On Anger, Book I, VI

“What, then? Is not correction sometimes necessary?”

Of course it is; but with discretion, not with anger; for it does not injure, but heals under the guise of injury.

We char crooked spearshafts to straighten them, and force them by driving in wedges, not in order to break them, but to take the bends out of them; and, in like manner, by applying pain to the body or mind we correct dispositions which have been rendered crooked by vice.

So the physician at first, when dealing with slight disorders, tries not to make much change in his patient’s daily habits, to regulate his food, drink, and exercise, and to improve his health merely by altering the order in which he takes them.

The next step is to see whether an alteration in their amount will be of service.

If neither alteration of the order or of the amount is of use, he cuts off some and reduces others.

If even this does not answer, he forbids food, and disburdens the body by fasting.

If milder remedies have proved useless he opens a vein; if the extremities are injuring the body and infecting it with disease he lays his hands upon the limbs; yet none of his treatment is considered harsh if its result is to give health.

Similarly, it is the duty of the chief administrator of the laws, or the ruler of a state, to correct ill-disposed men, as long as he is able, with words, and even with gentle ones, that he may persuade them to do what they ought, inspire them with a love of honour and justice, and cause them to hate vice and set store upon virtue.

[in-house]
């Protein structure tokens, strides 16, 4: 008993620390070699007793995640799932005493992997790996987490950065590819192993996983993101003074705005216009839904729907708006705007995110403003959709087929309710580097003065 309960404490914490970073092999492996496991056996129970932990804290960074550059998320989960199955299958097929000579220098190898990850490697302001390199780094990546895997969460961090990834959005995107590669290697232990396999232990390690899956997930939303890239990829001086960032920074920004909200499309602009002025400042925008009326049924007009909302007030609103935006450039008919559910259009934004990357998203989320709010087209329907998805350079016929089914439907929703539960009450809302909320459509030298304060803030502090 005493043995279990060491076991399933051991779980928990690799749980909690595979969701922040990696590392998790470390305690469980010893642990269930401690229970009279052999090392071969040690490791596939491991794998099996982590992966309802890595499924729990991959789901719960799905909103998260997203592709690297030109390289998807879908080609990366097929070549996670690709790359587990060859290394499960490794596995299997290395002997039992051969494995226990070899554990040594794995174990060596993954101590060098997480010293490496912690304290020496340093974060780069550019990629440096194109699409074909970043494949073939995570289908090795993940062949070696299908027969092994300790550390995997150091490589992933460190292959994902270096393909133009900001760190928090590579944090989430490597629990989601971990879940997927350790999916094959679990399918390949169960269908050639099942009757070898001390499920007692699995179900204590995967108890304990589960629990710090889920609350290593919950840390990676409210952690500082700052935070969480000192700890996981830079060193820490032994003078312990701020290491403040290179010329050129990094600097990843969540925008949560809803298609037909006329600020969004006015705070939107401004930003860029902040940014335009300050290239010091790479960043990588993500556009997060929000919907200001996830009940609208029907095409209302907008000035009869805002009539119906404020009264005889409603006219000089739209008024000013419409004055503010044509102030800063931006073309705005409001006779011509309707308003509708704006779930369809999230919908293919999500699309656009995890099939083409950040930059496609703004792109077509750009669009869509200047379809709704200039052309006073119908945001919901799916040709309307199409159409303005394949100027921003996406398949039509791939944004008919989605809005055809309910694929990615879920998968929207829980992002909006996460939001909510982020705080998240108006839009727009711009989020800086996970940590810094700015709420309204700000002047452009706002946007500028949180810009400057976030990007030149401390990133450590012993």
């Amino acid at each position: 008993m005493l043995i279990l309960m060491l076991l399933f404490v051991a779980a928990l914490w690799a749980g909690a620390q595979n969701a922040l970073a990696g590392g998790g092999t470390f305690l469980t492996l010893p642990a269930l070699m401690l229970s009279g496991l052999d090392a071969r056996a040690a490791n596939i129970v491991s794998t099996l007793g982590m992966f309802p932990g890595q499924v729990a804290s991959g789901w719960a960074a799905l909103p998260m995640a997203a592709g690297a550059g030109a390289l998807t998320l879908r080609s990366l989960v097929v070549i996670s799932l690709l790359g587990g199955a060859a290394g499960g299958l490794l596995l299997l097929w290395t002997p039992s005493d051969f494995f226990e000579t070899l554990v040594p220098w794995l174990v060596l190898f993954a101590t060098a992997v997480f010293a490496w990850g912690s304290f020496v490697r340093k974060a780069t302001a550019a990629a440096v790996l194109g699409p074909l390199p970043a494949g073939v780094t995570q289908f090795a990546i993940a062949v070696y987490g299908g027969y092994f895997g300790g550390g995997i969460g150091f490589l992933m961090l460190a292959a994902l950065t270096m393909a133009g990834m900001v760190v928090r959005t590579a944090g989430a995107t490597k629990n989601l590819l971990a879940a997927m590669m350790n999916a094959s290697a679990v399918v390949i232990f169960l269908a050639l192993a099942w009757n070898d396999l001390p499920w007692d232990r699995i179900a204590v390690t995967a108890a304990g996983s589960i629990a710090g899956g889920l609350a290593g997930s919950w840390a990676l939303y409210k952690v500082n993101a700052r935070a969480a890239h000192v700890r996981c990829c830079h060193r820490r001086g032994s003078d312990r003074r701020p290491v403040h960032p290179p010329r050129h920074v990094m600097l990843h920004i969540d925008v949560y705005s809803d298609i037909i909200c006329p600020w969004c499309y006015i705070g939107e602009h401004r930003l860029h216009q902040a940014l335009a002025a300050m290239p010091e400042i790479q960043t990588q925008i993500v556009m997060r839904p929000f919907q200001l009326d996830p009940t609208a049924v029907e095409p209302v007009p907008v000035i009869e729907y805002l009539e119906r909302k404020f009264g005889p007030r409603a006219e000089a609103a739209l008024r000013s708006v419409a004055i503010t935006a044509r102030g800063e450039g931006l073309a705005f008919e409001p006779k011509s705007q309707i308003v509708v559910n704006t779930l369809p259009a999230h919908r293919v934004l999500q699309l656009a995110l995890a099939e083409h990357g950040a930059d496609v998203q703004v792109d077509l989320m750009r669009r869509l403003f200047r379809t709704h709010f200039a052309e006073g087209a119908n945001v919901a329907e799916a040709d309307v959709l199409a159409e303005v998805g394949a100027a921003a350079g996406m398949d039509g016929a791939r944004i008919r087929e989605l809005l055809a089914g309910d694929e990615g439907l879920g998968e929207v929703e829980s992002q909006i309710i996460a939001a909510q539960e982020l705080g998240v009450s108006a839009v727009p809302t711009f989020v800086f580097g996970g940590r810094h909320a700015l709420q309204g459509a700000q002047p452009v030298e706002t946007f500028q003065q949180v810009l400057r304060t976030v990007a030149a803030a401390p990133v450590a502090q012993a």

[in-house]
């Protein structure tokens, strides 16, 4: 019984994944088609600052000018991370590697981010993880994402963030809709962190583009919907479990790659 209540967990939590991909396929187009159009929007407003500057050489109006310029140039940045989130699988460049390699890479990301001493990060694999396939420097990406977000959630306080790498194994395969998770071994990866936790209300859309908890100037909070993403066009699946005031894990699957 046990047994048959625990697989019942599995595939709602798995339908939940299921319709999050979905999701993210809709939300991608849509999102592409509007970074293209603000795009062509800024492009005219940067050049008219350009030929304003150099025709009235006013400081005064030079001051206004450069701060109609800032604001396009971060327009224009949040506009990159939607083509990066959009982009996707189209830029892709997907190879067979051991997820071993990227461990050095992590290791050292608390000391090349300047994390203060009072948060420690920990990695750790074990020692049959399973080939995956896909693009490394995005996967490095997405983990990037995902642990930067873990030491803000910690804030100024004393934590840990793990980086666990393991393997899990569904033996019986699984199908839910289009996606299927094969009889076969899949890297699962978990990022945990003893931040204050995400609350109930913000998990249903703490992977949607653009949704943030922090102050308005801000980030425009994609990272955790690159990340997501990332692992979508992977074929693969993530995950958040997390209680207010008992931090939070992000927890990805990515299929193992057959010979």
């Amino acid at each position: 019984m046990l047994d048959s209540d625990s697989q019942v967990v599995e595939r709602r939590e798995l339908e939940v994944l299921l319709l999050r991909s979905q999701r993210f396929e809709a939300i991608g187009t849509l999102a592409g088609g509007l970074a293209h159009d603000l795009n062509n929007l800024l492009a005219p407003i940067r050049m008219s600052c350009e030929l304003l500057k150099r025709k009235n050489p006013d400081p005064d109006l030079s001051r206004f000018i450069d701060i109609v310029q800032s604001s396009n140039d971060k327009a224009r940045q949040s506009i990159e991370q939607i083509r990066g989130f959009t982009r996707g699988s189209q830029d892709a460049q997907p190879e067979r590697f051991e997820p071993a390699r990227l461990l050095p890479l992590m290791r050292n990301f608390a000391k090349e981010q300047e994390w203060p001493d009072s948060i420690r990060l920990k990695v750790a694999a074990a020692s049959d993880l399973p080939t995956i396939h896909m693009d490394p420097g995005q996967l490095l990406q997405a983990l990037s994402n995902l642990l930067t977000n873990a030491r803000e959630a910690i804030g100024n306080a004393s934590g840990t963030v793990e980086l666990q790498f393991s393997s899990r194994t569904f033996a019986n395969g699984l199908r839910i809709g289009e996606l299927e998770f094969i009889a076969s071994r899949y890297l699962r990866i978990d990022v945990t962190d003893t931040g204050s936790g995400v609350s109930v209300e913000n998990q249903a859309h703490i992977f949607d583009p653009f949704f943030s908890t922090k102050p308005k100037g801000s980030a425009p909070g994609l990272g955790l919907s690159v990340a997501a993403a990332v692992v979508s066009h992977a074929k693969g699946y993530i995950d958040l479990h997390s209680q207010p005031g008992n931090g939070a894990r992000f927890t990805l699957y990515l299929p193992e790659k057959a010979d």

He must then pass on to severer language, still confining himself to advising and reprimanding; last of all he must betake himself to punishments, yet still making them slight and temporary.

He ought to assign extreme punishments only to extreme crimes, that no one may die unless it be even to the criminal’s own advantage that he should die.

He will differ from the physician in one point alone; for whereas physicians render it easy to die for those to whom they cannot grant the boon of life, he will drive the condemned out of life with ignominy and disgrace, not because he takes pleasure in any man’s being punished, for the wise man is far from such inhuman ferocity, but that they may be a warning to all men, and that, since they would not be useful when alive, the State may at any rate profit by their death.

Man’s nature is not, therefore, desirous of inflicting punishment; neither, therefore, is anger in accordance with man’s nature, because that is desirous of inflicting punishment.

I will also adduce Plato’s argument⁠—for what harm is there in using other men’s arguments, so far as they are on our side?

“A good man,” says he, “does not do any hurt: it is only punishment which hurts.

Punishment, therefore, does not accord with a good man: wherefore anger does not do so either, because punishment and anger accord one with another.

If a good man takes no pleasure in punishment, he will also take no pleasure in that state of mind to which punishment gives pleasure: consequently anger is not natural to man.”